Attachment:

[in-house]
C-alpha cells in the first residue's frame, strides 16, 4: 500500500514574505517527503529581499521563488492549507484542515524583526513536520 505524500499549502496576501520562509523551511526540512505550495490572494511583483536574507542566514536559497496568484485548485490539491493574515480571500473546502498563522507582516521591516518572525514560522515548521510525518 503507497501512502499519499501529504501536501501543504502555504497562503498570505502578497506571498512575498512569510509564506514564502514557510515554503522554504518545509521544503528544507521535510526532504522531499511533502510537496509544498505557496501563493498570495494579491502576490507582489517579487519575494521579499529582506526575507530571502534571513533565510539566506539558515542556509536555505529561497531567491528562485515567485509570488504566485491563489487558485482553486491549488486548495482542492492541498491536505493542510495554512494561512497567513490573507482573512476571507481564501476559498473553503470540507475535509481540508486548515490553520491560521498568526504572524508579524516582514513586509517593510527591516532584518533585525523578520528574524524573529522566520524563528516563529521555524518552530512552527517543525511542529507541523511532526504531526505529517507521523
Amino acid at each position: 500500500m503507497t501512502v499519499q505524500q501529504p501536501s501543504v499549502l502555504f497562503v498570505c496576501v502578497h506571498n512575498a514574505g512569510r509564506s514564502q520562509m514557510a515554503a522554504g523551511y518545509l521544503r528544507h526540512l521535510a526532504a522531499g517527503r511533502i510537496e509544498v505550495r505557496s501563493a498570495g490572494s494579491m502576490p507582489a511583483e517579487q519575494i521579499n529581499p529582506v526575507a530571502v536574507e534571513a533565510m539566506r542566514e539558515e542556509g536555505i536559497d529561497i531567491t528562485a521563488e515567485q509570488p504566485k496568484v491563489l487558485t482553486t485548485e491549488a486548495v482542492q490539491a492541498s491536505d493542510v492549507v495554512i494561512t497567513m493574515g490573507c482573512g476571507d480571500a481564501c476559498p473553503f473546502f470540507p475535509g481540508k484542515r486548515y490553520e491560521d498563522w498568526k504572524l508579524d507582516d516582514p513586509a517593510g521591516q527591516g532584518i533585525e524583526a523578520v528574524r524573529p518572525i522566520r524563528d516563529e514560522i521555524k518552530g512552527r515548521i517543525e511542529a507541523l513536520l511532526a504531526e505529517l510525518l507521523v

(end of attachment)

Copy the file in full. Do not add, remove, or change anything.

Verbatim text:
[in-house]
C-alpha cells in the first residue's frame, strides 16, 4: 500500500514574505517527503529581499521563488492549507484542515524583526513536520 505524500499549502496576501520562509523551511526540512505550495490572494511583483536574507542566514536559497496568484485548485490539491493574515480571500473546502498563522507582516521591516518572525514560522515548521510525518 503507497501512502499519499501529504501536501501543504502555504497562503498570505502578497506571498512575498512569510509564506514564502514557510515554503522554504518545509521544503528544507521535510526532504522531499511533502510537496509544498505557496501563493498570495494579491502576490507582489517579487519575494521579499529582506526575507530571502534571513533565510539566506539558515542556509536555505529561497531567491528562485515567485509570488504566485491563489487558485482553486491549488486548495482542492492541498491536505493542510495554512494561512497567513490573507482573512476571507481564501476559498473553503470540507475535509481540508486548515490553520491560521498568526504572524508579524516582514513586509517593510527591516532584518533585525523578520528574524524573529522566520524563528516563529521555524518552530512552527517543525511542529507541523511532526504531526505529517507521523
Amino acid at each position: 500500500m503507497t501512502v499519499q505524500q501529504p501536501s501543504v499549502l502555504f497562503v498570505c496576501v502578497h506571498n512575498a514574505g512569510r509564506s514564502q520562509m514557510a515554503a522554504g523551511y518545509l521544503r528544507h526540512l521535510a526532504a522531499g517527503r511533502i510537496e509544498v505550495r505557496s501563493a498570495g490572494s494579491m502576490p507582489a511583483e517579487q519575494i521579499n529581499p529582506v526575507a530571502v536574507e534571513a533565510m539566506r542566514e539558515e542556509g536555505i536559497d529561497i531567491t528562485a521563488e515567485q509570488p504566485k496568484v491563489l487558485t482553486t485548485e491549488a486548495v482542492q490539491a492541498s491536505d493542510v492549507v495554512i494561512t497567513m493574515g490573507c482573512g476571507d480571500a481564501c476559498p473553503f473546502f470540507p475535509g481540508k484542515r486548515y490553520e491560521d498563522w498568526k504572524l508579524d507582516d516582514p513586509a517593510g521591516q527591516g532584518i533585525e524583526a523578520v528574524r524573529p518572525i522566520r524563528d516563529e514560522i521555524k518552530g512552527r515548521i517543525e511542529a507541523l513536520l511532526a504531526e505529517l510525518l507521523v